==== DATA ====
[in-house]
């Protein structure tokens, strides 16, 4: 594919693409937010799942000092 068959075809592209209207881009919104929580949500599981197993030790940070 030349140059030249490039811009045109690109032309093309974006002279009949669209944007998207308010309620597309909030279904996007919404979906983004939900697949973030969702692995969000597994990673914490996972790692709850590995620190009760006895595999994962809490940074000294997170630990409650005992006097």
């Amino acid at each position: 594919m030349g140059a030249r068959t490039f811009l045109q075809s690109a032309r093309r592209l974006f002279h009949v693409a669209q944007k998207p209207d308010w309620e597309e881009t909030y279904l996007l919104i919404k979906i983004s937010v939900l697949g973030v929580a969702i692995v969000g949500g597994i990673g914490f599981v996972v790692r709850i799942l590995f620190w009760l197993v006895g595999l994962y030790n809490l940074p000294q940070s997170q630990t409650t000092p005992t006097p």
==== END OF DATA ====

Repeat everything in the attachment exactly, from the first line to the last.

[in-house]
């Protein structure tokens, strides 16, 4: 594919693409937010799942000092 068959075809592209209207881009919104929580949500599981197993030790940070 030349140059030249490039811009045109690109032309093309974006002279009949669209944007998207308010309620597309909030279904996007919404979906983004939900697949973030969702692995969000597994990673914490996972790692709850590995620190009760006895595999994962809490940074000294997170630990409650005992006097």
């Amino acid at each position: 594919m030349g140059a030249r068959t490039f811009l045109q075809s690109a032309r093309r592209l974006f002279h009949v693409a669209q944007k998207p209207d308010w309620e597309e881009t909030y279904l996007l919104i919404k979906i983004s937010v939900l697949g973030v929580a969702i692995v969000g949500g597994i990673g914490f599981v996972v790692r709850i799942l590995f620190w009760l197993v006895g595999l994962y030790n809490l940074p000294q940070s997170q630990t409650t000092p005992t006097p």